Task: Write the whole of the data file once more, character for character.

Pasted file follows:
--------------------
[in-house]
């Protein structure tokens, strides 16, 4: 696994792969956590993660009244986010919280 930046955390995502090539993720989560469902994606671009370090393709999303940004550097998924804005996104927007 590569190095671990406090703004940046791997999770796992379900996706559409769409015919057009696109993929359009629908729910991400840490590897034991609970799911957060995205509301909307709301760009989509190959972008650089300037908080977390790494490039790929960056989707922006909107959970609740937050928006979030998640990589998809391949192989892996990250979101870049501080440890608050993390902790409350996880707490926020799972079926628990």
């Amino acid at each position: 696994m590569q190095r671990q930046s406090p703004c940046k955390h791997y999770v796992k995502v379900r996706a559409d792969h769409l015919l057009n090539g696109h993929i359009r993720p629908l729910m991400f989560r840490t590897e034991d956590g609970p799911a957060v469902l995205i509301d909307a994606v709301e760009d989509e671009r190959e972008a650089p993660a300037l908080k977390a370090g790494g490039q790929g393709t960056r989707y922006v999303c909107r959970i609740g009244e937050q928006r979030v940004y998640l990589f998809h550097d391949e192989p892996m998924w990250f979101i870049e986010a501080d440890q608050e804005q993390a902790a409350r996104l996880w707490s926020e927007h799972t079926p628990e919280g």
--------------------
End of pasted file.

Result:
[in-house]
């Protein structure tokens, strides 16, 4: 696994792969956590993660009244986010919280 930046955390995502090539993720989560469902994606671009370090393709999303940004550097998924804005996104927007 590569190095671990406090703004940046791997999770796992379900996706559409769409015919057009696109993929359009629908729910991400840490590897034991609970799911957060995205509301909307709301760009989509190959972008650089300037908080977390790494490039790929960056989707922006909107959970609740937050928006979030998640990589998809391949192989892996990250979101870049501080440890608050993390902790409350996880707490926020799972079926628990």
């Amino acid at each position: 696994m590569q190095r671990q930046s406090p703004c940046k955390h791997y999770v796992k995502v379900r996706a559409d792969h769409l015919l057009n090539g696109h993929i359009r993720p629908l729910m991400f989560r840490t590897e034991d956590g609970p799911a957060v469902l995205i509301d909307a994606v709301e760009d989509e671009r190959e972008a650089p993660a300037l908080k977390a370090g790494g490039q790929g393709t960056r989707y922006v999303c909107r959970i609740g009244e937050q928006r979030v940004y998640l990589f998809h550097d391949e192989p892996m998924w990250f979101i870049e986010a501080d440890q608050e804005q993390a902790a409350r996104l996880w707490s926020e927007h799972t079926p628990e919280g």